What Really Brought Down the Boeing 737 Max? Sections Skip to content Skip to site index Feature Malfunctions caused two deadly crashes. But an industry that puts unprepared pilots in the cockpit is just as guilty. Credit Credit Photo illustration by Matt Dorfman Supported by ByWilliam Langewiesche Sept. 18, 2019, 5:00 a.m. ET On Oct., 29, 2018, Lion Air Flight 610 taxied toward the runway at the main airport in Jakarta, Indonesia, carrying 189 people bound for Bangka Island, a short flight away. The airplane was the latest version of the Boeing 737, a gleaming new 737 Max that was delivered merely three months before. The captain was a 31-year-old Indian named Bhavye Suneja, who did his initial flight training at a small and now-defunct school in San Carlos, Calif., and opted for an entry-level job with Lion Air in 2011. Lion Air is an aggressive airline that dominates the rapidly expanding Indonesian market in … [Read more...] about What Really Brought Down the Boeing 737 Max?
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WASHINGTON — In President Donald Trump's reckoning, an Iran tamed by him no longer cries "death to America," the border wall with Mexico is proceeding apace, the estate tax has been lifted off the backs of farmers, the remains of U.S. soldiers from North Korea are coming home and China is opening its wallet to the U.S. treasury for the first time in history. These statements range from flatly false to mostly so. Here's a week of political rhetoric in review: IRAN: TRUMP, speaking about Iranians "screaming 'death to America'" when Barack Obama was in the White House: "They haven't screamed 'death to America' lately." — Fox News interview Friday. THE FACTS: Yes they have. The death-to-America chant is heard routinely. The chant, "marg bar Amreeka" in Farsi, dates back even before Iran's 1979 Islamic Revolution. Once used by communists, it was popularized by Ayatollah Ruhollah Khomeini, the revolution's figurehead and Iran's first supreme leader after the U.S. Embassy takeover … [Read more...] about AP FACT CHECK: Trump’s misfires on Iran, trade and that wall
AUSTIN, Texas—With rain hammering outside, Zack Malitz stood in a warehouse space lit by strands of bistro lights and began to reveal the campaign strategy of Beto O’Rourke in exacting detail. Malitz, who was the field director of O’Rourke’s Senate campaign, is a tall 30-year-old with thick glasses and a haircut that over the course of an election season can drift inexorably toward mopheadedness. He laid out the exact numbers of potential voters the campaign believed it should try to reach, how many of those voters had a cellphone contact available, and—with a bit of arithmetic—a critical sum that would drive the campaign's final push: the exact figure of volunteer phone-bank shifts he believed would be necessary to win the state. This kind of granular campaign information is normally considered top secret, the kind of thing strategists guard behind passwords and fire underlings upon suspicion of leaking. If Malitz’s talk had resided in an … [Read more...] about Here’s What Beto Could Unleash on Trump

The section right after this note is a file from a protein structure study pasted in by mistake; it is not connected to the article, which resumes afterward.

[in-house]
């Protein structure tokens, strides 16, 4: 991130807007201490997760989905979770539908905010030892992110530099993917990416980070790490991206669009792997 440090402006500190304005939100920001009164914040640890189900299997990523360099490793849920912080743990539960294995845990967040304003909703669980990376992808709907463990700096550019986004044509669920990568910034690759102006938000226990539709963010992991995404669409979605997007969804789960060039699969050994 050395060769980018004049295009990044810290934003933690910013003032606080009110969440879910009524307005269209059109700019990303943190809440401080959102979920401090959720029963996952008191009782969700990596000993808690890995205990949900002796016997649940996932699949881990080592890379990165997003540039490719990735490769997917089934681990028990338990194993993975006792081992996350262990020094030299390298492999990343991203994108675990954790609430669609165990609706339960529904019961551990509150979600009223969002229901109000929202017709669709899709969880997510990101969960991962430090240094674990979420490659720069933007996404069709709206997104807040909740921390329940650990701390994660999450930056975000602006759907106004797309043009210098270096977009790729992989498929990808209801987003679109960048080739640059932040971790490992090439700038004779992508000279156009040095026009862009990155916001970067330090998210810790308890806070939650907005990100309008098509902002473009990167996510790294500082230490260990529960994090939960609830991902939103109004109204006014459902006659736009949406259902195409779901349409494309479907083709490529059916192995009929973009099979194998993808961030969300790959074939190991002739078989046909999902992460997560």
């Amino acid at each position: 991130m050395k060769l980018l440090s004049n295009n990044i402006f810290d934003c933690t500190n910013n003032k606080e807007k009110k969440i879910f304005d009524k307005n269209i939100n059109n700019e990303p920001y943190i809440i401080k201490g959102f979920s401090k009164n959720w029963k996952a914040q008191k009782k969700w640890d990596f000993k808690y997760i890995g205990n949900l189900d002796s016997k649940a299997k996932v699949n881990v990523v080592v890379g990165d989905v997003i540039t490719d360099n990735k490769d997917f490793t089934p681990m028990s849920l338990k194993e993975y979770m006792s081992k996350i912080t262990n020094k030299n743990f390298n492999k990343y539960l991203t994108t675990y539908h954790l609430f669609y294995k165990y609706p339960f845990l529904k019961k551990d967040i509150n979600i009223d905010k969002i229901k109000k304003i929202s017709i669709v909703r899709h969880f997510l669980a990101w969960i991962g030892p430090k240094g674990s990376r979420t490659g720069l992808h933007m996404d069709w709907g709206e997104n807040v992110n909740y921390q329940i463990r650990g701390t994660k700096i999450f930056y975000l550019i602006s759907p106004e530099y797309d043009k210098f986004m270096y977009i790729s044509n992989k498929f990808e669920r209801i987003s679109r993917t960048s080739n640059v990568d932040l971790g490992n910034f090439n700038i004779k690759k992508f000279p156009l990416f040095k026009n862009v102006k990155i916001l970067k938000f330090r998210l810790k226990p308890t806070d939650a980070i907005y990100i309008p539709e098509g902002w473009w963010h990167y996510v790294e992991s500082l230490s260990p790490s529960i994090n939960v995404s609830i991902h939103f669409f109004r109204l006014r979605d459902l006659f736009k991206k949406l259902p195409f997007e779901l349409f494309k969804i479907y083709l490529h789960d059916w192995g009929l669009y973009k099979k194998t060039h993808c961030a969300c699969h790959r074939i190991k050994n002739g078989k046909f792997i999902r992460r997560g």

NEWARK, N.J. — Senator Cory Booker was educated at Stanford, Oxford and Yale, but he likes to say he got his real education at Brick Towers, the dilapidated and dangerous housing project in inner-city Newark where he spent eight years as a tenant—not by necessity, but by choice. Living in a 16th-floor apartment that often lacked heat, hot water and elevator service, among poor neighbors trapped on the slum side of the American Dream, this celebrated black prodigy from a comfortable white suburb took an extended tutorial in urban adversity. He got a firsthand introduction to the policy issues that drove his agenda as a city councilor, mayor and New Jersey senator, and will now drive his newly announced presidential campaign. Brick Towers is gone now, but on a chilly gray morning in January, Booker was back at the intersection it loomed over for decades, riffing on the difference between thinking about policy and experiencing it up close. He noted that his former neighbor … [Read more...] about Is Cory Booker for Real?
1-800-Got-Junk was a runaway success, so much so that founder Brian Scudamore didn't know how else to grow. So he considered: what other services do my customers need? J.J. McCorvey Published 8:30 am CST, Tuesday, January 15, 2019 Photo: Max-O-Matic Photo: Max-O-Matic Image 1 of / 1 Caption Close Image 1 of 1 Photo: Max-O-Matic To Make 1-800-Got-Junk A Success, Its Founder Had To Rethink Everything (Including Himself) 1 / 1 Back to Gallery This is my main man Tom,” says a smiling Brian Scudamore, gesturing behind him to one of his junk removal guys. “And my other main man.Tom,” he says, pointing to a second. It’s the opening of a 1-800-Got-Junk? commercial … [Read more...] about To Make 1-800-Got-Junk A Success, Its Founder Had To Rethink Everything (Including Himself)